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In our opinion: The Utah solution

Published: Wednesday, March 9 2011 6:58 p.m. MST

As Utah's Legislature finishes its work today we acknowledge the thought, the effort, the resolve and the heart that went into passage of immigration reforms that thoughtfully step up enforcement, improve public safety and provide a pragmatic guest worker program that doesn't create a path to citizenship.

What lawmakers have forged through the legislative process reflects the will of the vast majority of Utahns. In the most recent polling by Dan Jones & Associates for the Deseret News and KSL, 71 percent of those surveyed supported a state-issued work permit for undocumented immigrants if they have a job and agree to a criminal background check — characteristics of the new legislation.

It also provides a model for comprehensive immigration reform that is already capturing positive national attention. Jason Riley wrote favorably last weekend in The Wall Street Journal about Utah's lawmakers on this issue:

"Apparently, there are still some conservative lawmakers left who, in the tradition of Ronald Reagan, don't abandon free-market principles in favor of reactionary populism when the topic turns to immigration."

The cornerstone of Utah's solution is found in the final version of HB116. We recognize the foresight and wisdom of the bill's sponsors, Rep. Bill Wright and Sen. Stuart Reid. We honor the leadership of Senate President Michael Waddoups and House Speaker Becky Lockhart. And we appreciate the statesmanship of Sen. Curt Bramble. All these have played key roles in forging Utah's promising solution while adhering to principle in the face of single-issue pressure politics and disparagement.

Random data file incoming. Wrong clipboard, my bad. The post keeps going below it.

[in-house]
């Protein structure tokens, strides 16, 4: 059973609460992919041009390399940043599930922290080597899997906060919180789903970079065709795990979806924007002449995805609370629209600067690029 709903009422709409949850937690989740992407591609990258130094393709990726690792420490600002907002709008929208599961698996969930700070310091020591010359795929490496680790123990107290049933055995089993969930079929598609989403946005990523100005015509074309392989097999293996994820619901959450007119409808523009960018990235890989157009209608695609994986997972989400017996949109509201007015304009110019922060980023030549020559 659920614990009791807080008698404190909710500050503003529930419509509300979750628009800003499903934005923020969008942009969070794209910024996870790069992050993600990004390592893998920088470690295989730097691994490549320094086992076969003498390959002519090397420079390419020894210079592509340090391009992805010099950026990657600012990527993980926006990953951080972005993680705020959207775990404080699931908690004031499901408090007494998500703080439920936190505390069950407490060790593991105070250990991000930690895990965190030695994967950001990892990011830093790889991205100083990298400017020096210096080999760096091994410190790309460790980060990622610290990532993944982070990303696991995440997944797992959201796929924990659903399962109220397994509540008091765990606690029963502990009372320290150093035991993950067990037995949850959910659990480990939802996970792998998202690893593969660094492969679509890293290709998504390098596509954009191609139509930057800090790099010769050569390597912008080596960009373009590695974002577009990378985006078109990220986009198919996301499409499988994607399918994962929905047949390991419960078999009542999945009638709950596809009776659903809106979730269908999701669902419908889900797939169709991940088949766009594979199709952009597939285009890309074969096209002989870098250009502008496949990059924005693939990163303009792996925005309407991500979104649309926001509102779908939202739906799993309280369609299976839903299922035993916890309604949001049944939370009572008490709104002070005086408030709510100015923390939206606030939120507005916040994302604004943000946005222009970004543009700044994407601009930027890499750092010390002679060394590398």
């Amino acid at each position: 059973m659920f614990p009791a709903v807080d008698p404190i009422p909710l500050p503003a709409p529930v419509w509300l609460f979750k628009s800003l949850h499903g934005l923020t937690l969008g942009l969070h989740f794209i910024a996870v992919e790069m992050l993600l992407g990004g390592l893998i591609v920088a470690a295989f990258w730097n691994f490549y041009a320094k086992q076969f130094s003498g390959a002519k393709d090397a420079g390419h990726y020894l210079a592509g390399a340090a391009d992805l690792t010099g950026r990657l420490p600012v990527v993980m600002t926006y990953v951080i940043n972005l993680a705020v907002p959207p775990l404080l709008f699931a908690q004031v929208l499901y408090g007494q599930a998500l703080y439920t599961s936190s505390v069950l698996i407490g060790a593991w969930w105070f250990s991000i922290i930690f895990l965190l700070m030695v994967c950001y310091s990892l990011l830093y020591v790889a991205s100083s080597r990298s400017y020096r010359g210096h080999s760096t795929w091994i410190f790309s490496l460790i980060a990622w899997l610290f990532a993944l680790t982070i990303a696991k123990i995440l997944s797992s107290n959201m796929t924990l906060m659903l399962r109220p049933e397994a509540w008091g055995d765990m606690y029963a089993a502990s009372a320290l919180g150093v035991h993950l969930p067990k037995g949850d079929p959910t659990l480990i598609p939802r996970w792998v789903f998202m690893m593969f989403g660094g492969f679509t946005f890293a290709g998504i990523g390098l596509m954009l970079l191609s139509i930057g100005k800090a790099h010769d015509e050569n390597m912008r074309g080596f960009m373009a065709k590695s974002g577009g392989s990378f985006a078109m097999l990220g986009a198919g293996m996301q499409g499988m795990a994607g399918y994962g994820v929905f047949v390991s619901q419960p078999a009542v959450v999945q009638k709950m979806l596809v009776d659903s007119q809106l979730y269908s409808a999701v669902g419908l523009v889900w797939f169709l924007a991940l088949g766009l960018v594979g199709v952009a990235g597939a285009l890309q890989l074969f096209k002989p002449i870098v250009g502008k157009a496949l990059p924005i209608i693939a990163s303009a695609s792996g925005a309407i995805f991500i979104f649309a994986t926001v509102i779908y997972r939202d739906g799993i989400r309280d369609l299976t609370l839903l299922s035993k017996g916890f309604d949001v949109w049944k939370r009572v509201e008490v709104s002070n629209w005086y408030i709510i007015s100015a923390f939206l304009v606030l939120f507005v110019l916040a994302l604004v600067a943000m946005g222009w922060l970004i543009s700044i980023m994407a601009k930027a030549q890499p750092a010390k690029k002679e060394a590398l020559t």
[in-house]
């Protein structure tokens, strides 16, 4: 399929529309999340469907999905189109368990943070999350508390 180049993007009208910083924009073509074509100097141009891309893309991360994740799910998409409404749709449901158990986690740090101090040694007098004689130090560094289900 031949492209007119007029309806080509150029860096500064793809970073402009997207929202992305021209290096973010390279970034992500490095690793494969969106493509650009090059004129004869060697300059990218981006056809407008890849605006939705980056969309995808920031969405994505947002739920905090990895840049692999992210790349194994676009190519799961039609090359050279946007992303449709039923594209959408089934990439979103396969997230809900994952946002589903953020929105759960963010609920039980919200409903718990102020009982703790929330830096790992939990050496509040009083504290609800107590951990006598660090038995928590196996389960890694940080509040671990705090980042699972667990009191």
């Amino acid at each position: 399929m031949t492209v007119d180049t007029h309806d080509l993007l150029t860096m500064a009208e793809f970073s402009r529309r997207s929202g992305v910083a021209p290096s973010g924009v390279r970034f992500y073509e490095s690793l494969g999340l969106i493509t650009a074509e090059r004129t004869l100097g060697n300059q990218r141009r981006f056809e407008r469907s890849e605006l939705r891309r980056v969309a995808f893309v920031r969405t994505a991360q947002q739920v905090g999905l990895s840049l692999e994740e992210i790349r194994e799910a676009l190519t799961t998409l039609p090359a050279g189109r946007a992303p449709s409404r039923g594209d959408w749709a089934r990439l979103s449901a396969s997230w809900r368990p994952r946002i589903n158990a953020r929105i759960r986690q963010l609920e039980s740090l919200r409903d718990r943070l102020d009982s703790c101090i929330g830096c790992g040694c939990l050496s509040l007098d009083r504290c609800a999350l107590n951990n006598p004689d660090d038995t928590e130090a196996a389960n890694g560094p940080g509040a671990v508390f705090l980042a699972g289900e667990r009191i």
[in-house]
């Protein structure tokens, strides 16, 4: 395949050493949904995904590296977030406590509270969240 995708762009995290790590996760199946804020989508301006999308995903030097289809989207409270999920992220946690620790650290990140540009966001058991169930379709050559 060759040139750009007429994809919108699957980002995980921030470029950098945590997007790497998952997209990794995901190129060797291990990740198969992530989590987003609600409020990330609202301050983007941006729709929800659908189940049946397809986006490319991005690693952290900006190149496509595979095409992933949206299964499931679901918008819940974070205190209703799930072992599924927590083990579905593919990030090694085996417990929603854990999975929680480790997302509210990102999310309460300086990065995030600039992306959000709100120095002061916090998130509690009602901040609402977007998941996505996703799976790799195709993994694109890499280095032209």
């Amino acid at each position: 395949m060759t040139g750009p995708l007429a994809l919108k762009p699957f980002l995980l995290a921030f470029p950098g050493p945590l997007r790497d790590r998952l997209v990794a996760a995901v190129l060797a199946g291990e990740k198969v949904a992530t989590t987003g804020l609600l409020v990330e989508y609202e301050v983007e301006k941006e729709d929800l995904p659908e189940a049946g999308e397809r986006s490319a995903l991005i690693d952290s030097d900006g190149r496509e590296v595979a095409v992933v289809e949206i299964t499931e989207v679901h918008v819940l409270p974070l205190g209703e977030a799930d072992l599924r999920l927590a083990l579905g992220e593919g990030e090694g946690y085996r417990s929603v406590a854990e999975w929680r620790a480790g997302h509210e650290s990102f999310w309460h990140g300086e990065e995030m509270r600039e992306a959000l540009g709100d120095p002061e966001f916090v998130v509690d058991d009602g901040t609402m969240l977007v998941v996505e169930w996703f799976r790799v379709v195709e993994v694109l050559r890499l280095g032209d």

Now that Utah's solution has passed by wide majorities in the Legislature, detractors from small but vocal groups have come out in force to pressure Gov. Gary Herbert to veto this timely and forward thinking legislation. Some have protested against the stepped-up enforcement that would weed out dangerous criminals. Others are arguing against the advisability of the very popular guest worker concept.

Herbert, who under the legislation would be responsible to seek appropriate waivers from the federal government in order for the bill to take full effect, indicates that he is carefully studying the legislation.

When some legislators began to address the immigration issue last summer, Herbert brought together varying constituencies and viewpoints in a roundtable discussion to seek for a Utah solution based on principle. HB116 represents the culmination of the process that Herbert thoughtfully began. It accords with the principles Herbert initially espoused. It represents the will of the majority of Utahns as expressed in polling. And importantly, it represents the will of the majority of Utah's elected representatives after long, open, rigorous and public debate.

Those who are disappointed with the outcome of this process have made that disappointment known to Herbert. The issues have been emotional and hard fought. It is now, however, time for Herbert to show his support for the outcome of the statesmanlike process he began.

We urge Herbert to sign into law, without delay, Utah's principled comprehensive solution to immigration.

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